After a while, it can feel like cell phone manufacturers are just throwing in features for the sake of throwing in features. Then, we start to understand their utility. And so, we find ourselves asking this very question when it comes to the barometer that is found inside the new Samsung Galaxy Nexus.
It didn’t take long for us to figure out that accelerometers were useful and that proximity sensors made a lot of sense, but why would we want our phones to measure the ambient atmospheric pressure? Well, the barometer might actually be Android’s trump card (possibly in addition to NFC). It could help with more accurate weather predictions, for example, especially if it’s used in a crowd-sourced manner. It might not help that much, but it’s an idea.
Instead of relying on just a couple of barometric readings in the city, a weather service could tap into the thousands of Android users in that city and get a more accurate representation of weather changes. As odd as it may sound, the barometer could also be used to aid the GPS navigation when your line of sight to navigation satellites is less than ideal. The barometer helps with altitude readings, for example, which would be good for hikers and other folks with topography concerns.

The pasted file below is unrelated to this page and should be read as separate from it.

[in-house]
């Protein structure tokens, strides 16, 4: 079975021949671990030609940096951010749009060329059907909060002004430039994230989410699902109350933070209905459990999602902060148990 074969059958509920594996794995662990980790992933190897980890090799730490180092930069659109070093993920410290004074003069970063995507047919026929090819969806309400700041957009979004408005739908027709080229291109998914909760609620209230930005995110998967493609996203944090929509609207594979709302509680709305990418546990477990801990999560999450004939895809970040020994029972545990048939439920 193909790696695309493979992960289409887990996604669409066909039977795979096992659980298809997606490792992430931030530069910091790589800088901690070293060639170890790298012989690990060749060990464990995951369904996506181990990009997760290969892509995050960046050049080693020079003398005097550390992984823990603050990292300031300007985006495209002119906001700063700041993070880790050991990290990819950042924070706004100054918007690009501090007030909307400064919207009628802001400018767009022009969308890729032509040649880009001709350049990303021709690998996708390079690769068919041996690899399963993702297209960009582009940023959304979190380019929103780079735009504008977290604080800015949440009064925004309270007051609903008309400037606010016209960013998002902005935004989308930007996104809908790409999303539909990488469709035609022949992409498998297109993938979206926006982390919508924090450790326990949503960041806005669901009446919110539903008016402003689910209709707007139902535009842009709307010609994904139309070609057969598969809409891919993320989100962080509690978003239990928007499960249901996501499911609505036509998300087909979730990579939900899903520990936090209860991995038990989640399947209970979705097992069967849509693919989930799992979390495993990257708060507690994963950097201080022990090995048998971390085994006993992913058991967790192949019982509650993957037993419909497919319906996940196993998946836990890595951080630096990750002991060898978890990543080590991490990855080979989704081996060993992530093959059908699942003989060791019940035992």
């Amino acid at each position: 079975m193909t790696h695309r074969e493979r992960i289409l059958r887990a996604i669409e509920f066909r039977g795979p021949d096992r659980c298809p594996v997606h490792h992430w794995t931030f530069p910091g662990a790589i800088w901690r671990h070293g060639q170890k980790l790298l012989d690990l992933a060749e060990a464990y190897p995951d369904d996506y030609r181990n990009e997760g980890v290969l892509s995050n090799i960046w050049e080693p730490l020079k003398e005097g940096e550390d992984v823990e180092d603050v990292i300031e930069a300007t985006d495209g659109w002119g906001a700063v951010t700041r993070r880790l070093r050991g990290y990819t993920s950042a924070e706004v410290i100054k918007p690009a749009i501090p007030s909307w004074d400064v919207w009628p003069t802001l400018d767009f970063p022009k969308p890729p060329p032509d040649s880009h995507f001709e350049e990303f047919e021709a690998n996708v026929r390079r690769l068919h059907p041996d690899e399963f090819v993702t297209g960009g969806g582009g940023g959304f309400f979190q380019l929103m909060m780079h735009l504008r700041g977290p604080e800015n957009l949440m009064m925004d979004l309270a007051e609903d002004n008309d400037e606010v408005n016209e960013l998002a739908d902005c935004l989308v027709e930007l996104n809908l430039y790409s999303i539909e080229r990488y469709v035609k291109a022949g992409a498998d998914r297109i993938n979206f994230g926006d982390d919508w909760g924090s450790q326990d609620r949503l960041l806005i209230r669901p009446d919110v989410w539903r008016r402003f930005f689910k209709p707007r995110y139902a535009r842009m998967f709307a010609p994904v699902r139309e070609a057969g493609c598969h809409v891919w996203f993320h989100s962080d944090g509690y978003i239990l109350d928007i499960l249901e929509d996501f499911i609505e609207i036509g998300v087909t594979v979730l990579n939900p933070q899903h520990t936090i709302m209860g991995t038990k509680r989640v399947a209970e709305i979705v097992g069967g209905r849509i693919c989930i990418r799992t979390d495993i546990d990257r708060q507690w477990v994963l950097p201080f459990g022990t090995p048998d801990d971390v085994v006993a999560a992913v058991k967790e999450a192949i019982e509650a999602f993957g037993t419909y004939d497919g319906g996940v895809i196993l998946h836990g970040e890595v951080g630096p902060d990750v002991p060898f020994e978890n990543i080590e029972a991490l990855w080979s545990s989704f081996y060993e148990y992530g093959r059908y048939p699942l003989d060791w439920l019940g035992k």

The barometer could prove to be pretty useless, but when you have a growing app developer community with an abundance of ideas, it’s hard to say right now how they might choose to utilize the barometer. Maybe there is something useful, unique, or innovative in there.